While it seems unlikely that everyday drone hobbyists would want to make a beeline for their nearest nuclear facility to grab some aerial shots, the Federal Aviation Administration (FAA) has nevertheless announced a ban on drone flights over such locations in the U.S., namely:
• Hanford Site, Franklin County, WA
• Pantex Site, Panhandle, TX
• Los Alamos National Laboratory, Los Alamos, NM
• Idaho National Laboratory, Idaho Falls, ID
• Savannah River National Laboratory, Aiken, SC
• Y-12 National Security Site, Oak Ridge, TN
• Oak Ridge National Laboratory, Oak Ridge, TN
As you can see, they’re mainly labs, while the Hanford Site, for example, is a mostly decommissioned nuclear production complex. Another of those listed, the Pantex Site, is an active nuclear weapons assembly and dismantlement plant. The restrictions, which come into force on December 29, have been put in place “to address concerns about unauthorized drone operations over seven Department of Energy (DOE) facilities,” the FAA confirmed on its website.
It added that “operators who violate the airspace restrictions may be subject to enforcement action, including potential civil penalties and criminal charges.”
The FAA’s ban follows others that have been put in place over the last year as the government plays catch-up with a technology that has become hugely popular with consumers over the last couple of years.
Following an FAA regulation earlier this year banning drone flights over 133 military facilities in the U.S., the Pentagon said over the summer that it would be OK for personnel at the facilities to destroy any drones flying into restricted areas if they were deemed a threat to security. In other words, they can shoot the flying machines down.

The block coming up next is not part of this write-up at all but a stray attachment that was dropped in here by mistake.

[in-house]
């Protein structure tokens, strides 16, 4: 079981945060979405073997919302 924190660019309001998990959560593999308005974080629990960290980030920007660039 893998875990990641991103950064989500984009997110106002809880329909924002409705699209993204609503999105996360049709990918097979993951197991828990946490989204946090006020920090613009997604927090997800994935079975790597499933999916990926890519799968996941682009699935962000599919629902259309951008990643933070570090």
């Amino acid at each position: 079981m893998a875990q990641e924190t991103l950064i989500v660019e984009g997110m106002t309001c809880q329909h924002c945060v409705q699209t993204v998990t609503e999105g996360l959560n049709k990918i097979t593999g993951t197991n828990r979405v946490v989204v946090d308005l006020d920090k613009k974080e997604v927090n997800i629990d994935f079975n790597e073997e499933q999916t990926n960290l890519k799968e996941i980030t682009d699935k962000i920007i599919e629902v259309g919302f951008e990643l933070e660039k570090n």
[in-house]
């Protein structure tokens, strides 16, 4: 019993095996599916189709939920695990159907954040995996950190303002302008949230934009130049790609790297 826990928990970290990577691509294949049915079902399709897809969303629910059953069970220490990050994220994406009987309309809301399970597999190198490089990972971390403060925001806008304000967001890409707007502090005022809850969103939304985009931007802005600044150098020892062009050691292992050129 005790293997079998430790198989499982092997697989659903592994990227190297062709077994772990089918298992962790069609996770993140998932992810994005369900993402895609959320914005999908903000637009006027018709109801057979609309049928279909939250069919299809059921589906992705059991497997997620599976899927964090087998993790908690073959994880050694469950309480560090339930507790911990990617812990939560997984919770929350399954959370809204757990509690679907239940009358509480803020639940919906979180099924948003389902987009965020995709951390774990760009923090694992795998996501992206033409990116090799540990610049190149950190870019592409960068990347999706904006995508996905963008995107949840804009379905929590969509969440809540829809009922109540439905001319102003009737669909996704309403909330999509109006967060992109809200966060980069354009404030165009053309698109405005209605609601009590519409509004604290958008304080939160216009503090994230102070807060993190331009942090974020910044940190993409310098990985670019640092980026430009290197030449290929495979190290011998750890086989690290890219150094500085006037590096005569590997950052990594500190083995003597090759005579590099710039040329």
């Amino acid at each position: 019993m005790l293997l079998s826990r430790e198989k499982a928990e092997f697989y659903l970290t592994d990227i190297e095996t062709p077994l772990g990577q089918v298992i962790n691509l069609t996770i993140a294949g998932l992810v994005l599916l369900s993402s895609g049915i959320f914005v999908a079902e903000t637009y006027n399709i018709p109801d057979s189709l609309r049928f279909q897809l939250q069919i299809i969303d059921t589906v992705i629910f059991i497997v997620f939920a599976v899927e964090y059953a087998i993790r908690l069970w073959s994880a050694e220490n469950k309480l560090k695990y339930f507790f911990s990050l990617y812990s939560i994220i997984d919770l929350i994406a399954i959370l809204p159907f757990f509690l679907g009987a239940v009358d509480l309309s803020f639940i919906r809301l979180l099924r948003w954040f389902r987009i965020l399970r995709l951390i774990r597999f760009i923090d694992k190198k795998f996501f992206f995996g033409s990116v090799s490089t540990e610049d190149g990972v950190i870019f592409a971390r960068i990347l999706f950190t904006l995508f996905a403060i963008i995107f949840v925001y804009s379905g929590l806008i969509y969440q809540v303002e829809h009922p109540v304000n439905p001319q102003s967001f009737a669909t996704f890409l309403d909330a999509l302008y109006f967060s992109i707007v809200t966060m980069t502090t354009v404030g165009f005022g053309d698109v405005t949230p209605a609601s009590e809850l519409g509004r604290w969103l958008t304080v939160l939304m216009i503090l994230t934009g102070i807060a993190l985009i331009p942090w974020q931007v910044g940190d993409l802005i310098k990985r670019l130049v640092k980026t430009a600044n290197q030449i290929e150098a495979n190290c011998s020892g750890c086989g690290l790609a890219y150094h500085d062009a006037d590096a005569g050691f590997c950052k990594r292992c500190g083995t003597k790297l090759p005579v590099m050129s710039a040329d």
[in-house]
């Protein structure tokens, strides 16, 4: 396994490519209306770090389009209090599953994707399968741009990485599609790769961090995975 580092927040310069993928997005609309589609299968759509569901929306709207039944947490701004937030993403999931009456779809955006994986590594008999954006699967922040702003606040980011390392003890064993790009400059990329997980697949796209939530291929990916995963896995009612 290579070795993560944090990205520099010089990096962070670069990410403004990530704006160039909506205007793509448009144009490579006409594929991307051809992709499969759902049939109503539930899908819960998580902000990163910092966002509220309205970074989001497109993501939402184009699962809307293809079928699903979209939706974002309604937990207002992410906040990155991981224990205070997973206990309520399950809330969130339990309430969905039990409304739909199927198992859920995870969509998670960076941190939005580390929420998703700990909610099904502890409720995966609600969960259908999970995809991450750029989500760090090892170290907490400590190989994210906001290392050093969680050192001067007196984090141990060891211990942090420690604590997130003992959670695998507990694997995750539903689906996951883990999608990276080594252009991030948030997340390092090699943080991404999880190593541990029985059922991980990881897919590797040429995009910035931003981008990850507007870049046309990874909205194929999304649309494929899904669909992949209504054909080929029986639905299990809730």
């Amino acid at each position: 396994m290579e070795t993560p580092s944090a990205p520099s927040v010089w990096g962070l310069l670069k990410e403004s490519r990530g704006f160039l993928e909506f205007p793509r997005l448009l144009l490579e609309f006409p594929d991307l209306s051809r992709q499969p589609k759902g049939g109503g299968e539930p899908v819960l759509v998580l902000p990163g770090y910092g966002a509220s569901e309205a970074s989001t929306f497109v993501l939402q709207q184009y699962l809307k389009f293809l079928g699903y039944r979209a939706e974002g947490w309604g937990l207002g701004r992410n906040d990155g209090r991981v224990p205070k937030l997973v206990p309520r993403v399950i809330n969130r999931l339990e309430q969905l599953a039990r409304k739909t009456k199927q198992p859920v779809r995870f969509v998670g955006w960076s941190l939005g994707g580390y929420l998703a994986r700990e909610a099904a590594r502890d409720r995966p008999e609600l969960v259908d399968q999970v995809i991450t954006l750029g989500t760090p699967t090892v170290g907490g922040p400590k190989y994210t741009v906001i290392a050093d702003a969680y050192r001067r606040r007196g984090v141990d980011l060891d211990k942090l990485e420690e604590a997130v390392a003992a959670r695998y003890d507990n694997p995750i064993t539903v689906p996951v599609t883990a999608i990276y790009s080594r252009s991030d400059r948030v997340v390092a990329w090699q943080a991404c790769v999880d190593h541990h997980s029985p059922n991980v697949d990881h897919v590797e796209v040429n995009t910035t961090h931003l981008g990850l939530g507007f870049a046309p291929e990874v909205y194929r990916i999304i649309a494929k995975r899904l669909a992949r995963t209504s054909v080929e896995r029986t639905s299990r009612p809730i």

Continuing to gradually broaden the restrictions, the FAA then issued flight bans around 10 famous tourist sites, among them the Statue of Liberty in New York City, Hoover Dam in Nevada, and Mount Rushmore National Memorial in South Dakota.
Flights near locations such as airports, prisons, and sports stadiums are also off-limits for drone pilots.
Millions of people are likely to be firing up their very first drone over the holiday season, and the FAA is encouraging them to download its B4UFLY mobile app (iOS and Android), which offers information on safe flying as well as areas that are out of bounds for drone flights. The FAA also has a comprehensive FAQ page on its website offering advice for new and current drone owners.
Finally, if they haven’t already done so, drone owners need to register their details on a national database. The database has been in place for two years, but mandatory registration was paused in May over a legal issue. But since last week, it’s now necessary for anyone with a drone weighing between 0.55 pounds and 55 pounds to once again submit their details via the FAA’s registration page.